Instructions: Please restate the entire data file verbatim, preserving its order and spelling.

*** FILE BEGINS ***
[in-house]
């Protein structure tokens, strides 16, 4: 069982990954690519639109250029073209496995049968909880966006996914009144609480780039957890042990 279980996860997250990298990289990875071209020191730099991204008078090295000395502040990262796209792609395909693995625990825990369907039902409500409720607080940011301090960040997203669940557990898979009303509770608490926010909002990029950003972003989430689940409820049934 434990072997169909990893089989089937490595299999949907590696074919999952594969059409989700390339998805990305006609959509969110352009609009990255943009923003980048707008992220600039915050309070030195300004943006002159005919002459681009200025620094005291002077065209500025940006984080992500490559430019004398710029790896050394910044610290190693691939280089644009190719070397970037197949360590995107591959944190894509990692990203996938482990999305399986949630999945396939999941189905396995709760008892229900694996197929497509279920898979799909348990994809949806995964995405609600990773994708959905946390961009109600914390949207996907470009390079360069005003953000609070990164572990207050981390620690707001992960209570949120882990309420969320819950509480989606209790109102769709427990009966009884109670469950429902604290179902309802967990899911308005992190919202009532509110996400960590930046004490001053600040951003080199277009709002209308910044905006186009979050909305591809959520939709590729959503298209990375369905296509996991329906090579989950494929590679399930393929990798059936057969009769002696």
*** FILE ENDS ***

[in-house]
């Protein structure tokens, strides 16, 4: 069982990954690519639109250029073209496995049968909880966006996914009144609480780039957890042990 279980996860997250990298990289990875071209020191730099991204008078090295000395502040990262796209792609395909693995625990825990369907039902409500409720607080940011301090960040997203669940557990898979009303509770608490926010909002990029950003972003989430689940409820049934 434990072997169909990893089989089937490595299999949907590696074919999952594969059409989700390339998805990305006609959509969110352009609009990255943009923003980048707008992220600039915050309070030195300004943006002159005919002459681009200025620094005291002077065209500025940006984080992500490559430019004398710029790896050394910044610290190693691939280089644009190719070397970037197949360590995107591959944190894509990692990203996938482990999305399986949630999945396939999941189905396995709760008892229900694996197929497509279920898979799909348990994809949806995964995405609600990773994708959905946390961009109600914390949207996907470009390079360069005003953000609070990164572990207050981390620690707001992960209570949120882990309420969320819950509480989606209790109102769709427990009966009884109670469950429902604290179902309802967990899911308005992190919202009532509110996400960590930046004490001053600040951003080199277009709002209308910044905006186009979050909305591809959520939709590729959503298209990375369905296509996991329906090579989950494929590679399930393929990798059936057969009769002696």